16. "Perfect example of repititious propaganda regurgitation. Just say it over and over enough... Still waiting for your facts and evidence to support your claims...any of them. " It must be true, it's on CBS. http://www.cbsnews.com/blogs/2007/07/09/couricandco/entry3033134.shtml
  17. "Send a letter to the Department of Energy suggesting they regulate nuclear materials in tobacco the same way they regulate other nuclear materials. " I understand the guy you want to is called NORM. Probably the main reason this is being ignored by the authorities is that it's not very important. If they took all the Po out of tobacco there would still be plenty of other carcinogens left so what's the point? The quantity of Po in cigarettes is estimated as about 10 Bq each. So Mr Litvinyenco (sp?) could have got his fatal dose by smoking about a billion cigarettes. I think the ounce and a half of lead he would have picked up might have got him first. Failing that the couple of ounces of cadmium or the quarter ounce of arsenic might have taken him out. http://www.ncbi.nlm.nih.gov/sites/entrez?db=pubmed&list_uids=11941445&cmd=Retrieve&indexed=google It's not as if the same fertilisers are not used for other things. Brazil nuts often have raised radium levels but that's not going to stop me eating them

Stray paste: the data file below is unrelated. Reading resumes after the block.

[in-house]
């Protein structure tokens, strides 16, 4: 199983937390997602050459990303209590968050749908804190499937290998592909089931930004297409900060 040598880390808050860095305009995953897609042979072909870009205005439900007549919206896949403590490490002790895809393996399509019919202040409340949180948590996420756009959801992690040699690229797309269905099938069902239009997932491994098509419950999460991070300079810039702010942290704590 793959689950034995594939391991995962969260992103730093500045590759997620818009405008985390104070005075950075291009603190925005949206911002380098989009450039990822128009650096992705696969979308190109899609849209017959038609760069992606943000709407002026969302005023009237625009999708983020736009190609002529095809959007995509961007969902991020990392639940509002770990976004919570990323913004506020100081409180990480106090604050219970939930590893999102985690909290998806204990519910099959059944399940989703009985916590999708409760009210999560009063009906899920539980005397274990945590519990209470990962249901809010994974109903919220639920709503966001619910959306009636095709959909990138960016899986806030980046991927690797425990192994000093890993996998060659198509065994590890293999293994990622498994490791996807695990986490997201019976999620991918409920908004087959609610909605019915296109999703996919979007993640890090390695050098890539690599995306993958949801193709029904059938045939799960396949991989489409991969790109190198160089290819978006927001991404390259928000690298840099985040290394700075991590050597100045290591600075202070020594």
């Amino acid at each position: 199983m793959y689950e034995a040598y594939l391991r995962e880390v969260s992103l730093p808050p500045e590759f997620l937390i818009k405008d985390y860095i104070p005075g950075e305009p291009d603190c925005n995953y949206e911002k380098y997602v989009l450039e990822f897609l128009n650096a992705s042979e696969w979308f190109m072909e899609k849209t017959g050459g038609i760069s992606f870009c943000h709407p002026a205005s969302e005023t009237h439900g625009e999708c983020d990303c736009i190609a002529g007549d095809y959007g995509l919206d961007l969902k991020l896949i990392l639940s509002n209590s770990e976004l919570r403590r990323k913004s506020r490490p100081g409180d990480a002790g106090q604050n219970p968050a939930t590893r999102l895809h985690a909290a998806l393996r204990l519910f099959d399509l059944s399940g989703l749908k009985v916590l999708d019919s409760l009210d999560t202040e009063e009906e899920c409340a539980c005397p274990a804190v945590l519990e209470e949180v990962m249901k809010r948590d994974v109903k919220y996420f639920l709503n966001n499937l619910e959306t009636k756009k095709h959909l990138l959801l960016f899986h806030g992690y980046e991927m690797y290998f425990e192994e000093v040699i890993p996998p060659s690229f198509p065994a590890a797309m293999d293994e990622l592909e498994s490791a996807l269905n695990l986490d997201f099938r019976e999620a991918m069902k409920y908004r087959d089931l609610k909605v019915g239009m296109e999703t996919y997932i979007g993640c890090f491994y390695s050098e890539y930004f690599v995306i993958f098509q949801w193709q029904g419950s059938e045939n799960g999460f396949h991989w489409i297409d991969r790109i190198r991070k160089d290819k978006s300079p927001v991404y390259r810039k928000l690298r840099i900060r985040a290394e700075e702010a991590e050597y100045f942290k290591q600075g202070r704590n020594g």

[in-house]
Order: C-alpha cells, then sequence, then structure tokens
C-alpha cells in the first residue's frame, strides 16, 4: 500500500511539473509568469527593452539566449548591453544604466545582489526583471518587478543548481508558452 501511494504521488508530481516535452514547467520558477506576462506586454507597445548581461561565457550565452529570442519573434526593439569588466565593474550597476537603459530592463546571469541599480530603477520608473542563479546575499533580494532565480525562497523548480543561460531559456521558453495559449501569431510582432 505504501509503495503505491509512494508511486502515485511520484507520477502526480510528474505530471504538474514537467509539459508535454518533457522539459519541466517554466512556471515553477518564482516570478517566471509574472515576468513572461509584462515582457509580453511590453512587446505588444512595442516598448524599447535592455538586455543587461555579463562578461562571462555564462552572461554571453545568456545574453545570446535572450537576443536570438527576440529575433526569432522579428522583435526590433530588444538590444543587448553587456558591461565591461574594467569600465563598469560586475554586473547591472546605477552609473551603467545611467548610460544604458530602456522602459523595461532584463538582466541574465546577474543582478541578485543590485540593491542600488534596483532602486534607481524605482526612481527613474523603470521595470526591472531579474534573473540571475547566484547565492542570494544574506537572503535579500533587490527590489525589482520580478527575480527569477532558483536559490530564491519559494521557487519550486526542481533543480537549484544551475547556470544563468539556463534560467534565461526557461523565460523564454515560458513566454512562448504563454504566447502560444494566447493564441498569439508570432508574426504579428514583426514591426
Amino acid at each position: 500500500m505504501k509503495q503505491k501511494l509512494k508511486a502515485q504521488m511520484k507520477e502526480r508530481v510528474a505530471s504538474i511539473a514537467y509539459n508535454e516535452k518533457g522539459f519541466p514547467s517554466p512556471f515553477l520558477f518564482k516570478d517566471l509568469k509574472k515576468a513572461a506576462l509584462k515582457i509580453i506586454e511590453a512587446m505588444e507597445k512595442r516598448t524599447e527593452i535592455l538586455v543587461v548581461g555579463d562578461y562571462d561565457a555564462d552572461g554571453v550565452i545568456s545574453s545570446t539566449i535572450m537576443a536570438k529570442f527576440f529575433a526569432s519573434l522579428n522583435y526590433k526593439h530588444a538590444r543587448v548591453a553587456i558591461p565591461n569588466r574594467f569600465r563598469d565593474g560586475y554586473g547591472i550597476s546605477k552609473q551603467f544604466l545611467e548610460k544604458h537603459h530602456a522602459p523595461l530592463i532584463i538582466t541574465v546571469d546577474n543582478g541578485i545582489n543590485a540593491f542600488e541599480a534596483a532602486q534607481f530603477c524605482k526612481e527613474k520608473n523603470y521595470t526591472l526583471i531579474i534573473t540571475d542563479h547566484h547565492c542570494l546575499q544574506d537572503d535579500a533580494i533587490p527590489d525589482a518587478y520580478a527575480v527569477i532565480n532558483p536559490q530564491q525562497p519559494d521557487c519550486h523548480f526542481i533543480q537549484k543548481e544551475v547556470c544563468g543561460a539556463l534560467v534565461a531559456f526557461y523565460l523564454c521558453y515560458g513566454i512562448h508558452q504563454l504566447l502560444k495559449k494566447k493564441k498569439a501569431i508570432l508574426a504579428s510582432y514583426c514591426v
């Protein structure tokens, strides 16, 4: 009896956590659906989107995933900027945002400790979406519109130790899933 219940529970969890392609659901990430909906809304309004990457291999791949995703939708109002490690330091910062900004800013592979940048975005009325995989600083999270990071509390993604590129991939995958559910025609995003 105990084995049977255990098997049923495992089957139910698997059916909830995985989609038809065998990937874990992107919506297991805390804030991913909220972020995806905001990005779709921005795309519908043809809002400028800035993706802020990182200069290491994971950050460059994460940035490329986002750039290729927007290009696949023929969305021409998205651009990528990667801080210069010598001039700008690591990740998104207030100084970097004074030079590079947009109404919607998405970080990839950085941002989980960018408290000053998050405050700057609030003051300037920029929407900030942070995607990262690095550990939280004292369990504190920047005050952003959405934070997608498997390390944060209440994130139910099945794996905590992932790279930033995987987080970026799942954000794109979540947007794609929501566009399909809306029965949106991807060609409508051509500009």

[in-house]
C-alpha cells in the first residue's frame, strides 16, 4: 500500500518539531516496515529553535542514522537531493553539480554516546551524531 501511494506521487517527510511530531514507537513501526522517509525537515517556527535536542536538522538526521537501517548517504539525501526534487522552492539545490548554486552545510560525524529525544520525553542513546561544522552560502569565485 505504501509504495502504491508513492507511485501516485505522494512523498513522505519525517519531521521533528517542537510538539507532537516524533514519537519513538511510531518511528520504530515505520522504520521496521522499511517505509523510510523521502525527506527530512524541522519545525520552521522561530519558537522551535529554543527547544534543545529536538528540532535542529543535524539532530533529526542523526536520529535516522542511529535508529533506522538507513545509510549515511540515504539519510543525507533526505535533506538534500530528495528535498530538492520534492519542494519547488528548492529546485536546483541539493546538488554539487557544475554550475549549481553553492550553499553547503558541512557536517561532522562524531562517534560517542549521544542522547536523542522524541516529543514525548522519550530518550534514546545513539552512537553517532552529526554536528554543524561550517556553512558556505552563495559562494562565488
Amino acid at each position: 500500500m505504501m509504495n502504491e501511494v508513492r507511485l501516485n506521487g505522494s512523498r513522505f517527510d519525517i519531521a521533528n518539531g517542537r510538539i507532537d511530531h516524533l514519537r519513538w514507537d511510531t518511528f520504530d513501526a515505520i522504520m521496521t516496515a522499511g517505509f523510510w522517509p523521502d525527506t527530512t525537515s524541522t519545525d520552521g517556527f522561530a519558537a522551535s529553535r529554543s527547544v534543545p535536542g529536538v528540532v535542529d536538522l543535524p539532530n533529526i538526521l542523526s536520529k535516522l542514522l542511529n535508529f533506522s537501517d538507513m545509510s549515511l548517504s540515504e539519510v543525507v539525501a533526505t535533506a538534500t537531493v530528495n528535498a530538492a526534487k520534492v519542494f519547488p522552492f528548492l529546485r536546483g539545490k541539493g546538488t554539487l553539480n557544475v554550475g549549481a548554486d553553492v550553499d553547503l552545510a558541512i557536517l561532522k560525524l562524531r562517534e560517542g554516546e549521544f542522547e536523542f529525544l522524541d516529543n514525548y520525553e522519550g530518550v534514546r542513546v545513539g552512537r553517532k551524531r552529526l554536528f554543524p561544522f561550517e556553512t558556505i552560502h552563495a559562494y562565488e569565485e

18. Galton, the father of eugenics, made the same point (about the higher fertility of "the lower classes") in 1883 IIRC. Since then the standards of living and of education have increased more or less continuously.
  19. "In a similar way to how you see in IR" I don't see in the IR; that's pretty much the definition of IR. There is a difference between saying these things look the same (ie have the same visible reflectance) but don't have the same IR reflectance (which is common enough) and "these things look different in the IR" which only makes sense if you can look in the IR which you can't. I know things can reflect IR or UV differently, even if they look the same. In fact, everything does. If you look at a large enough range of the spectrum then no 2 things will reflect identically unless they are the same material. That's why I sugested using, for example, sand to look like sand. I'm still trying to work out what the OP's question meant.